The use of the words Entrepreneur, Entrepreneurship, Entrepreneurism keep growing as more and more people strive to be entrepreneurs with their job creating ability. This was not always the case. Not so long ago, Entrepreneurs were described in such unflattering terms as shiftless, unfocused, shady, money-hungry, sharks, quick-buck artists, unreliable, shoot from-the-hip operators, and so on. There are many words and titles that have different meanings to different people. This can unwittingly hinder good communications and create misunderstandings.

So, let’s define Entrepreneurship so we can all be on the same page. To start with, here is the dictionary definition, which I believe most people will acknowledge falls short of the mark. The dictionary says:

  • A person who organizes, manages, and assumes responsibility for a business or other enterprise.
  • An employer of productive labor, contractor, one who undertakes some task.

This definition would lead one to assume that anyone “Starting a Business is an Entrepreneur.” I don’t believe that. It’s as far-fetched as saying that anyone who owns a car dealership is qualified to be a NASCAR driver.

So what is it?

I like to draw on Harvard Business School’s Professor Howard Stevenson’s thinking on this subject. He says it is a way of thinking, rather than a personality type. He says that Entrepreneurship is a set of behaviors. He distinguished Entrepreneurs (who are opportunity driven) from managers (who are resource driven).

So here is my definition of Entrepreneurship, which is basically Professor Stevenson’s with a few additions of mine.

“Entrepreneurship is the recognition and pursuit of opportunity without regard to the resources you currently control with confidence that you can succeed—with the flexibility to change course as necessary and with the will to rebound from setbacks.”

To me, there clearly is no Entrepreneur gene. I hope this will encourage those people who feel they weren’t born to be Entrepreneurs.

Put Up or Shut Up!

PUT UP OR SHUT UP or Practice What You Preach. This mantra has many more implications and consequences than you think. You as the owner of your own business are the defacto leader of the company. However, real leadership must be earned. You can’t tell your employees to do one thing while you do the opposite. They will not follow or respect you. On the other hand, if your actions support your words, your people will respect and trust you and attempt to emulate your deeds. Your words will gain new credibility.

In thinking about this, I decided to follow my own advice in my new book, Bootstrapping 101, by bootstrapping its marketing. First, I decided to self-publish the book as I was less than satisfied with the effort of the well known publisher of my first book.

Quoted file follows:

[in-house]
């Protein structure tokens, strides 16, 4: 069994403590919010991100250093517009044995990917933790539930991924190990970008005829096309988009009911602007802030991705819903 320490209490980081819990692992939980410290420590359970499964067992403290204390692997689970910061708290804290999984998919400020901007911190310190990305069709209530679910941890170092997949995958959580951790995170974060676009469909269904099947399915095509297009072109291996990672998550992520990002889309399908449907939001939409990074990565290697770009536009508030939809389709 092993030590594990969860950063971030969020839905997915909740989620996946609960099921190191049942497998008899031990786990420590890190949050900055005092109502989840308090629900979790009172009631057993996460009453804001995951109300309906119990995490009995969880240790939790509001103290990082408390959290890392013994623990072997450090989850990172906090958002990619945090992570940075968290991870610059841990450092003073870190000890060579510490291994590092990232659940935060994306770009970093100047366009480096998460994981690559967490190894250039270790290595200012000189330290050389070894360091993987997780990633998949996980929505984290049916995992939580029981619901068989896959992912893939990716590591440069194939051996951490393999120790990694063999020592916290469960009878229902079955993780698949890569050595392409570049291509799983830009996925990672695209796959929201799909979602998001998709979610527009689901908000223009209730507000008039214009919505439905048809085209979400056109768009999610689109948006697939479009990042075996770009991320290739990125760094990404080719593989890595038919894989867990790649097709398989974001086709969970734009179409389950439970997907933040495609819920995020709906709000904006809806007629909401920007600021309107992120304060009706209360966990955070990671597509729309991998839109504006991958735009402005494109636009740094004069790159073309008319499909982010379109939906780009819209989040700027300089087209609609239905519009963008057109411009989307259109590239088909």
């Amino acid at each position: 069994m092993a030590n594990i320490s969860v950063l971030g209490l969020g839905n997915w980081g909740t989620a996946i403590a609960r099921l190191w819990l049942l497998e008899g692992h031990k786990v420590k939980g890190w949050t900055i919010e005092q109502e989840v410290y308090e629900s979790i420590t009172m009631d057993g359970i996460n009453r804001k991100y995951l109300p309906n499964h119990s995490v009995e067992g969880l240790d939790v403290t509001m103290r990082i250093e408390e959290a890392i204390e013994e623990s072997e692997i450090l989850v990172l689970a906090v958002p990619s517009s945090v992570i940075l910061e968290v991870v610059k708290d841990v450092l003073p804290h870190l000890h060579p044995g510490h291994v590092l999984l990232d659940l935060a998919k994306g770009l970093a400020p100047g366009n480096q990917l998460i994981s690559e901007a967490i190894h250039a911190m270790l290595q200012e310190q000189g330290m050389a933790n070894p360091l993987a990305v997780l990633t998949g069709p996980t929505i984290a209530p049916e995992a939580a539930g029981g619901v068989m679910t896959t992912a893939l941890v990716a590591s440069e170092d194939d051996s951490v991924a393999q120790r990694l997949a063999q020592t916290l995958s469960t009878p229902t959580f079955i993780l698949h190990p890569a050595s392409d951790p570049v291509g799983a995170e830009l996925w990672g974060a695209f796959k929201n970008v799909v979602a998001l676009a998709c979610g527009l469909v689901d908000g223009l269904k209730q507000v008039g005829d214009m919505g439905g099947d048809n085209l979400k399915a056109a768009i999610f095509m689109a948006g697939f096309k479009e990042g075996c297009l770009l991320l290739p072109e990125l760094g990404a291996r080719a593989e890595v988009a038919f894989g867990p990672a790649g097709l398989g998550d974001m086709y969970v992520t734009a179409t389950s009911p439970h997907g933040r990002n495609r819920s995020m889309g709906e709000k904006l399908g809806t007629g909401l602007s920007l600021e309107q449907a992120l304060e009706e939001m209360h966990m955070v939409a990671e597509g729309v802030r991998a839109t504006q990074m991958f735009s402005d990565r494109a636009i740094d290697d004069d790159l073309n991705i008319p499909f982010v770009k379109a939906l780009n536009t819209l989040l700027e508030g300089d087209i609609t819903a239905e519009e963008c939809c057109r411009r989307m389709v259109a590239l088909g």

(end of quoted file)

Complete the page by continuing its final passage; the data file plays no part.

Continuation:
My first chapter is on Barter, “The exchange of goods and services for other goods and services.’ Usually no cash is involved. One morning while reading the local paper, I saw a feature article on a young lady, Briana Bragg and her company Business Bragger, which assists companies in  using  social media to achieve their business goals. Briana lost her first job before graduation, because her employer downsized. She decided to never let this happen to her again. She became an entrepreneur and started her own company. I contacted her to meet, and we struck up a barter deal. She was going to teach me how to use social media to sell more books, and I would mentor her through the growth of her start-up. We are both benefiting immensely.

I also have a chapter on the Free Help available to small businesses at Universities. Knowing that professors of Entrepreneurship like to assign teams of students to real life situations, I contacted Len Green, the savvy professor at Babson College. I suggested that one of his student teams might take on the assignment of creating a business plan on marketing my book. He was enthusiastic, and I will be going to Babson the end of October to hear the students’ plans and to talk to them about the path of entrepreneurial success.

I am using many of the book’s tips, and it is gratifying and fun to follow your own advice. It is also reinforcing my belief that it works.

Following one’s own advice is applicable to your personal life, particularly in parenting. How many times have you seen parents enforce particular behaviors on their children while acting contrary to their advice? They then wonder why their kids don’t listen to them. Children and adults will ape the behavior of parents or leaders they respect.

Practice What You Preach Is also very applicable to our elected officials. It will help their popularity rating which is currently dismal.

CHALLENGE # 1–Rearrange ALL the letters and using each one only once,in the word

DORMITORY,to form a new word or phrase that has a bearing on the original word…..
  (answer in the next blog)